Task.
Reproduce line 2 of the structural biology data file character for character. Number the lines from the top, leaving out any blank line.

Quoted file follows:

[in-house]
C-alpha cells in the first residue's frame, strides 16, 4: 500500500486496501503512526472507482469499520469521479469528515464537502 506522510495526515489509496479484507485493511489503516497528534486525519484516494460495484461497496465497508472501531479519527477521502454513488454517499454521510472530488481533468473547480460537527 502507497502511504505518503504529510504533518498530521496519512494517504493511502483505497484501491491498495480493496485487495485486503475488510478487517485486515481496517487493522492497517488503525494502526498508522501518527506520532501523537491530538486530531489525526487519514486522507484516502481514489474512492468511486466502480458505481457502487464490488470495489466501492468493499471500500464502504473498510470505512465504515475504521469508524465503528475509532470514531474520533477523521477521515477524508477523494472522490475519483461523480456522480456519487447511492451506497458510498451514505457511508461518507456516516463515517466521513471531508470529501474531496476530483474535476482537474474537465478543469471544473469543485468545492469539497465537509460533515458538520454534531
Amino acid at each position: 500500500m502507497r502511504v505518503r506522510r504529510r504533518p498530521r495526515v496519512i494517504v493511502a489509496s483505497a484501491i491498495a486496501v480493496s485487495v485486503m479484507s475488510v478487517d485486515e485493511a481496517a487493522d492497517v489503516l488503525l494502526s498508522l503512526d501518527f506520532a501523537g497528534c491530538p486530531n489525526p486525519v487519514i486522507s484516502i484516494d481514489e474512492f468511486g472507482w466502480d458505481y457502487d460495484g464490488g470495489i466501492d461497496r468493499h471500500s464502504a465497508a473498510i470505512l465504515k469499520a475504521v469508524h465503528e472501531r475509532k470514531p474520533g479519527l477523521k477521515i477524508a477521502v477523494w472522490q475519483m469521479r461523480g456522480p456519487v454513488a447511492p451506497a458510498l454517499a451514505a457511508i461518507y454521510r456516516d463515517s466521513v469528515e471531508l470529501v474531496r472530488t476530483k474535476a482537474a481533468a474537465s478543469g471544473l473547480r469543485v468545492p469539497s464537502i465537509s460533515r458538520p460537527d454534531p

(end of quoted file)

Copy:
C-alpha cells in the first residue's frame, strides 16, 4: 500500500486496501503512526472507482469499520469521479469528515464537502 506522510495526515489509496479484507485493511489503516497528534486525519484516494460495484461497496465497508472501531479519527477521502454513488454517499454521510472530488481533468473547480460537527 502507497502511504505518503504529510504533518498530521496519512494517504493511502483505497484501491491498495480493496485487495485486503475488510478487517485486515481496517487493522492497517488503525494502526498508522501518527506520532501523537491530538486530531489525526487519514486522507484516502481514489474512492468511486466502480458505481457502487464490488470495489466501492468493499471500500464502504473498510470505512465504515475504521469508524465503528475509532470514531474520533477523521477521515477524508477523494472522490475519483461523480456522480456519487447511492451506497458510498451514505457511508461518507456516516463515517466521513471531508470529501474531496476530483474535476482537474474537465478543469471544473469543485468545492469539497465537509460533515458538520454534531